February 27, 2020

Chairman Takano on VA’s 2021 Budget Request

Washington, D.C. —Today, House Committee on Veterans’ Affairs Chairman Mark Takano (CA-41) delivered opening remarks before the full committee oversight hearing entitled, “U.S. Department of Veterans Affairs Budget Request for Fiscal Year 2021.”   A link to the video Chairman Takano’s opening statement and remarks as prepared can be found below.

 

Full video of the Chairman’s remarks

Chairman Takano’s remarks as prepared:

Thank you Secretary Wilkie and your team for coming in to discuss the Department of Veterans Affairs budget request for Fiscal Year 2021. I also want to welcome our VSO partners and look forward to hearing their views on our second panel.

Despite a requested 12% increase for VA’s budget, I am deeply concerned this request ignores a much worse reality - this budget could lead to less food on the plates of struggling veteran families, no new housing vouchers for homeless veterans, and millions of veterans cut off from key support programs.

  • This 12% increase comes at expense of significant cuts to critical domestic programs that veterans - especially those in crisis- depend on.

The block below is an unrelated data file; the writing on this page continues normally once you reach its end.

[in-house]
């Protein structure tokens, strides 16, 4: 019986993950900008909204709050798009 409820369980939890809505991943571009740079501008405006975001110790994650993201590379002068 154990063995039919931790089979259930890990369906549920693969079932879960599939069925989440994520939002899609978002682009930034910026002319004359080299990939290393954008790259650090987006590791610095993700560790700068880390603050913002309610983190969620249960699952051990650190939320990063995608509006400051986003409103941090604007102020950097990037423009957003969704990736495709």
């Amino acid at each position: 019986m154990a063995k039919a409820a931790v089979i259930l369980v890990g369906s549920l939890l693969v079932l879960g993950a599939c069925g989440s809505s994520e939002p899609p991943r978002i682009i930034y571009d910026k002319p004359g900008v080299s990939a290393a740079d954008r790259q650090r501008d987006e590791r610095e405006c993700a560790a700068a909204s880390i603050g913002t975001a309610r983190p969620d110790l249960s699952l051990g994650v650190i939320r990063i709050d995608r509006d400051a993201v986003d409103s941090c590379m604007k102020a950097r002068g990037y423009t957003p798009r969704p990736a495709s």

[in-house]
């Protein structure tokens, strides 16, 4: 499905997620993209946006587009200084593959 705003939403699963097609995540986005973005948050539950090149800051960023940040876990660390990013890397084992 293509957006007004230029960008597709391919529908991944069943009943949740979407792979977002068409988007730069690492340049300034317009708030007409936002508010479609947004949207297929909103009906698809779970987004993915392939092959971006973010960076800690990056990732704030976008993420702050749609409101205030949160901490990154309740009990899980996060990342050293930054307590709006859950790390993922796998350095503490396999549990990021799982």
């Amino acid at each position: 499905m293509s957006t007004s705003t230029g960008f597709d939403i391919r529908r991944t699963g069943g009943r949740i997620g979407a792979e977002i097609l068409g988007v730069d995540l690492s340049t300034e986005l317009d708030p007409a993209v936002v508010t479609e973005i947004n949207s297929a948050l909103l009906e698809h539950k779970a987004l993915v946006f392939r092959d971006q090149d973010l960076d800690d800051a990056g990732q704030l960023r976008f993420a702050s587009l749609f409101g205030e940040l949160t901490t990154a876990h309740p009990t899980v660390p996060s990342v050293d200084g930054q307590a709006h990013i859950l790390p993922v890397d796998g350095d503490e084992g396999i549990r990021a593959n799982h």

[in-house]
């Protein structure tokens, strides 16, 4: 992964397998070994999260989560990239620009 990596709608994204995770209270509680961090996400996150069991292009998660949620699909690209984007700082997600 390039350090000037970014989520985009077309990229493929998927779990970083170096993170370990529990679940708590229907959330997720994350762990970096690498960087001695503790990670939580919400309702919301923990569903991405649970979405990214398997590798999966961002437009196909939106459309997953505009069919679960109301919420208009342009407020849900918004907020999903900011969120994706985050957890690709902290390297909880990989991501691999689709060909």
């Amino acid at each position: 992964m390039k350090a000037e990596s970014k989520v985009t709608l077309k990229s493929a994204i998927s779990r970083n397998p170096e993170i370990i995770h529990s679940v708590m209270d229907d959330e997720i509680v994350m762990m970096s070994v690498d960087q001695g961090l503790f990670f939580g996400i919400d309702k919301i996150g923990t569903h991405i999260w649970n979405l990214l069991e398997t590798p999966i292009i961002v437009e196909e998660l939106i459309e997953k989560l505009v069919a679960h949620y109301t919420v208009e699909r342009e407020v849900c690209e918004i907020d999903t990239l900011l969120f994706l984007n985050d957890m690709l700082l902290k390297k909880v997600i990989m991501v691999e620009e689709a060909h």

• 1.7 million veterans rely on Medicaid, but the President's budget would cut Medicaid by $900 billion over the next 10 years.
  • More than half of all veterans, approximately 9.3 million, rely on Medicare, but the President's budget would cut Medicare by $500 billion over the next 10 years.
  • Over 600,000 disabled veterans receive Social Security Disability Insurance a year, but the President's budget would cut Social Security benefits by at least $24 billion.  
  • Nearly 1.3 million veterans live in households that participate in SNAP, but the President's budget would cut SNAP by $182 billion over 10 years.